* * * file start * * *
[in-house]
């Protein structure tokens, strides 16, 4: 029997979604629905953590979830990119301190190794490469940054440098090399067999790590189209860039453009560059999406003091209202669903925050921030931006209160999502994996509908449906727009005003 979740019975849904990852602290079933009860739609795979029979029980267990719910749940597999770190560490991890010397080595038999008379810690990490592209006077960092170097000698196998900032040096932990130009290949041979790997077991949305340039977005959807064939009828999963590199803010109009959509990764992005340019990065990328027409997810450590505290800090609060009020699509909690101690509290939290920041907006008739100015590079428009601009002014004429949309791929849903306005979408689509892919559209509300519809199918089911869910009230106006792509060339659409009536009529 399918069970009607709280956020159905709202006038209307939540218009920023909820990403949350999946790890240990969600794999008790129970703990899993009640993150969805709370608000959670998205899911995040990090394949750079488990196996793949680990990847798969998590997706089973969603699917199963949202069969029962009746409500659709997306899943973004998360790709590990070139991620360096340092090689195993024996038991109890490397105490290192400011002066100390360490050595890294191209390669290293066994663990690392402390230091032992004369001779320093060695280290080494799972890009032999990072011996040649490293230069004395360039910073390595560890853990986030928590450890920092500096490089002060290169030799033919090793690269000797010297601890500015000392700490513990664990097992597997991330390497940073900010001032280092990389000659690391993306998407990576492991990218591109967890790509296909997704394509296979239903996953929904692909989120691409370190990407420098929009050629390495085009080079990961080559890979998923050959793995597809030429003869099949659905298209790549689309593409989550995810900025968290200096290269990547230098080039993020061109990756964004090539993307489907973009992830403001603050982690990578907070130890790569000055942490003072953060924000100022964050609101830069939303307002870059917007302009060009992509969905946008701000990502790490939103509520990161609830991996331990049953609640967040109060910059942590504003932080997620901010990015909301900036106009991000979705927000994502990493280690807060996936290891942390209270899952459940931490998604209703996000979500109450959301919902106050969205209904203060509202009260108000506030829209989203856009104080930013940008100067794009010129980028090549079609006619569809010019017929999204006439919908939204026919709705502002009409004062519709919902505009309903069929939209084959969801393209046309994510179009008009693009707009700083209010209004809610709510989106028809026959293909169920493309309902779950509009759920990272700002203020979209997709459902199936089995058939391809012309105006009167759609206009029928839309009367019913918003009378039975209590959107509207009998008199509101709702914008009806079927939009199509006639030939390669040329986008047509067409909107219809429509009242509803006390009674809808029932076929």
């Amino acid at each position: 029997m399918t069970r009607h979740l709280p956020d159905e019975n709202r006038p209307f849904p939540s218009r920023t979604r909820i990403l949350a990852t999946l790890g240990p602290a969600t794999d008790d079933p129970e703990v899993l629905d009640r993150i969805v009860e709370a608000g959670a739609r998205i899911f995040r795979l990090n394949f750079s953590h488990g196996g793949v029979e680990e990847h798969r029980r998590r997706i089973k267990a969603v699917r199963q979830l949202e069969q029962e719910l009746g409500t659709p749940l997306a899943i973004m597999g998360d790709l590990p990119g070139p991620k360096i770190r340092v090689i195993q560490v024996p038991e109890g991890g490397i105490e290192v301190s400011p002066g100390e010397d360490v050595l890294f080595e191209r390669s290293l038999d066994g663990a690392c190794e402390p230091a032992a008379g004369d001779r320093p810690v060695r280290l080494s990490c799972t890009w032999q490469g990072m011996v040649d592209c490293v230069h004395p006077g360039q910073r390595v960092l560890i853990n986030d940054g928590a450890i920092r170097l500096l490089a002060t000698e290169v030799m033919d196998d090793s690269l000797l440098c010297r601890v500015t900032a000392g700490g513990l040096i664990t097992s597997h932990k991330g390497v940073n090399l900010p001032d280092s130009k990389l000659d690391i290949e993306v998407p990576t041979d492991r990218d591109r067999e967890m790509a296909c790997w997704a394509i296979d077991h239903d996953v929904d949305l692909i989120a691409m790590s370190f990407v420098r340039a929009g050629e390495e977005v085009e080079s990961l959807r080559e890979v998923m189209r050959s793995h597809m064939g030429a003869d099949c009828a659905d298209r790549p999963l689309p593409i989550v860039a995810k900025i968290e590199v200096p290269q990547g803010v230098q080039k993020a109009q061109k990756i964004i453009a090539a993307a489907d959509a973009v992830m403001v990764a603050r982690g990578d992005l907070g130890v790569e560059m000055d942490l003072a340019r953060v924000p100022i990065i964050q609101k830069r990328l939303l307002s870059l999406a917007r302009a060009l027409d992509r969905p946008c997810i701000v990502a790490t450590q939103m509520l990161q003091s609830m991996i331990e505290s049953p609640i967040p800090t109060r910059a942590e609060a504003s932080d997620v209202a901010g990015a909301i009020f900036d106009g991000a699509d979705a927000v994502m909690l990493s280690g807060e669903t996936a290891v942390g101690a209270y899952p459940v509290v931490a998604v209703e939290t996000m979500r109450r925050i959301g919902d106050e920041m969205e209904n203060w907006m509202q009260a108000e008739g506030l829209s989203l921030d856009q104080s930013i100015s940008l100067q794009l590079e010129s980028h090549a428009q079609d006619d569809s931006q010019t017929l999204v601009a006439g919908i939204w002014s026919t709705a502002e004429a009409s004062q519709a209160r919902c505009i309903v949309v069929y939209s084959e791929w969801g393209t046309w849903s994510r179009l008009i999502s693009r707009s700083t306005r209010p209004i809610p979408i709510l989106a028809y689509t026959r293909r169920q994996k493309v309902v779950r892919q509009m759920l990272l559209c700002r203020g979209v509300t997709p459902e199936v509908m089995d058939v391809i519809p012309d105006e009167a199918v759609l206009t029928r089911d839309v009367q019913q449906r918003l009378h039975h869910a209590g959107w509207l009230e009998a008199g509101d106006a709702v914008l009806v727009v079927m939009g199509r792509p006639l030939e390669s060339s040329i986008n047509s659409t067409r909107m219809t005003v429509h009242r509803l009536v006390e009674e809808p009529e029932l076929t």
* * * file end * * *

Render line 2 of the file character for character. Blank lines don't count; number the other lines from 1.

């Protein structure tokens, strides 16, 4: 029997979604629905953590979830990119301190190794490469940054440098090399067999790590189209860039453009560059999406003091209202669903925050921030931006209160999502994996509908449906727009005003 979740019975849904990852602290079933009860739609795979029979029980267990719910749940597999770190560490991890010397080595038999008379810690990490592209006077960092170097000698196998900032040096932990130009290949041979790997077991949305340039977005959807064939009828999963590199803010109009959509990764992005340019990065990328027409997810450590505290800090609060009020699509909690101690509290939290920041907006008739100015590079428009601009002014004429949309791929849903306005979408689509892919559209509300519809199918089911869910009230106006792509060339659409009536009529 399918069970009607709280956020159905709202006038209307939540218009920023909820990403949350999946790890240990969600794999008790129970703990899993009640993150969805709370608000959670998205899911995040990090394949750079488990196996793949680990990847798969998590997706089973969603699917199963949202069969029962009746409500659709997306899943973004998360790709590990070139991620360096340092090689195993024996038991109890490397105490290192400011002066100390360490050595890294191209390669290293066994663990690392402390230091032992004369001779320093060695280290080494799972890009032999990072011996040649490293230069004395360039910073390595560890853990986030928590450890920092500096490089002060290169030799033919090793690269000797010297601890500015000392700490513990664990097992597997991330390497940073900010001032280092990389000659690391993306998407990576492991990218591109967890790509296909997704394509296979239903996953929904692909989120691409370190990407420098929009050629390495085009080079990961080559890979998923050959793995597809030429003869099949659905298209790549689309593409989550995810900025968290200096290269990547230098080039993020061109990756964004090539993307489907973009992830403001603050982690990578907070130890790569000055942490003072953060924000100022964050609101830069939303307002870059917007302009060009992509969905946008701000990502790490939103509520990161609830991996331990049953609640967040109060910059942590504003932080997620901010990015909301900036106009991000979705927000994502990493280690807060996936290891942390209270899952459940931490998604209703996000979500109450959301919902106050969205209904203060509202009260108000506030829209989203856009104080930013940008100067794009010129980028090549079609006619569809010019017929999204006439919908939204026919709705502002009409004062519709919902505009309903069929939209084959969801393209046309994510179009008009693009707009700083209010209004809610709510989106028809026959293909169920493309309902779950509009759920990272700002203020979209997709459902199936089995058939391809012309105006009167759609206009029928839309009367019913918003009378039975209590959107509207009998008199509101709702914008009806079927939009199509006639030939390669040329986008047509067409909107219809429509009242509803006390009674809808029932076929």